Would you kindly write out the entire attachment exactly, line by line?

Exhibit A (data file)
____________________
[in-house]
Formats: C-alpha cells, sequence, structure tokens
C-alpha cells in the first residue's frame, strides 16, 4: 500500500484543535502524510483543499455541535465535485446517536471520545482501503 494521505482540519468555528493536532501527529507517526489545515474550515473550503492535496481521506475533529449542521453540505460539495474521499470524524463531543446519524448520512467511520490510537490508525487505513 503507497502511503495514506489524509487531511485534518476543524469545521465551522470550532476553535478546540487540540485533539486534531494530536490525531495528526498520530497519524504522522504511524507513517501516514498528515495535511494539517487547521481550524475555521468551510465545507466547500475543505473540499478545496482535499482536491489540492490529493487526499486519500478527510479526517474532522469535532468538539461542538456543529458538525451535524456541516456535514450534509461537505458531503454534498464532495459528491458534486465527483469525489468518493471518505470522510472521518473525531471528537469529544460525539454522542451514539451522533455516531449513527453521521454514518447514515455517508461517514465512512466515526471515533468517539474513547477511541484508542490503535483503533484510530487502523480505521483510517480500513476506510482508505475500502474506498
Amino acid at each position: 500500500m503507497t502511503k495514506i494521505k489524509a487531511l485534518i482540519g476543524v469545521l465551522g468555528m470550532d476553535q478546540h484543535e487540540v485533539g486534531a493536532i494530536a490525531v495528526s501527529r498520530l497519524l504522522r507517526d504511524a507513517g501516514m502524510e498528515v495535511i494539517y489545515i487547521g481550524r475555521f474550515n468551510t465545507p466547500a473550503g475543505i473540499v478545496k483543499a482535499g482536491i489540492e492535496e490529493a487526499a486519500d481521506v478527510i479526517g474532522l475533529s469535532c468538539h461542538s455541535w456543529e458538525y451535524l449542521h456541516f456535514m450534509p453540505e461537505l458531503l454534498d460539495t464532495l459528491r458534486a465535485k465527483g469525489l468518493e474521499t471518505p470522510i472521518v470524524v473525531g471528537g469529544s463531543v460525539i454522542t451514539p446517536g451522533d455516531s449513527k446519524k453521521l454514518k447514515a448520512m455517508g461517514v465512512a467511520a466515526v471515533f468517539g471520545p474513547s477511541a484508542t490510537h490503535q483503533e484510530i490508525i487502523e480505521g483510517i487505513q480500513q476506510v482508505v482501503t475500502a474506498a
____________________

[in-house]
Formats: C-alpha cells, sequence, structure tokens
C-alpha cells in the first residue's frame, strides 16, 4: 500500500484543535502524510483543499455541535465535485446517536471520545482501503 494521505482540519468555528493536532501527529507517526489545515474550515473550503492535496481521506475533529449542521453540505460539495474521499470524524463531543446519524448520512467511520490510537490508525487505513 503507497502511503495514506489524509487531511485534518476543524469545521465551522470550532476553535478546540487540540485533539486534531494530536490525531495528526498520530497519524504522522504511524507513517501516514498528515495535511494539517487547521481550524475555521468551510465545507466547500475543505473540499478545496482535499482536491489540492490529493487526499486519500478527510479526517474532522469535532468538539461542538456543529458538525451535524456541516456535514450534509461537505458531503454534498464532495459528491458534486465527483469525489468518493471518505470522510472521518473525531471528537469529544460525539454522542451514539451522533455516531449513527453521521454514518447514515455517508461517514465512512466515526471515533468517539474513547477511541484508542490503535483503533484510530487502523480505521483510517480500513476506510482508505475500502474506498
Amino acid at each position: 500500500m503507497t502511503k495514506i494521505k489524509a487531511l485534518i482540519g476543524v469545521l465551522g468555528m470550532d476553535q478546540h484543535e487540540v485533539g486534531a493536532i494530536a490525531v495528526s501527529r498520530l497519524l504522522r507517526d504511524a507513517g501516514m502524510e498528515v495535511i494539517y489545515i487547521g481550524r475555521f474550515n468551510t465545507p466547500a473550503g475543505i473540499v478545496k483543499a482535499g482536491i489540492e492535496e490529493a487526499a486519500d481521506v478527510i479526517g474532522l475533529s469535532c468538539h461542538s455541535w456543529e458538525y451535524l449542521h456541516f456535514m450534509p453540505e461537505l458531503l454534498d460539495t464532495l459528491r458534486a465535485k465527483g469525489l468518493e474521499t471518505p470522510i472521518v470524524v473525531g471528537g469529544s463531543v460525539i454522542t451514539p446517536g451522533d455516531s449513527k446519524k453521521l454514518k447514515a448520512m455517508g461517514v465512512a467511520a466515526v471515533f468517539g471520545p474513547s477511541a484508542t490510537h490503535q483503533e484510530i490508525i487502523e480505521g483510517i487505513q480500513q476506510v482508505v482501503t475500502a474506498a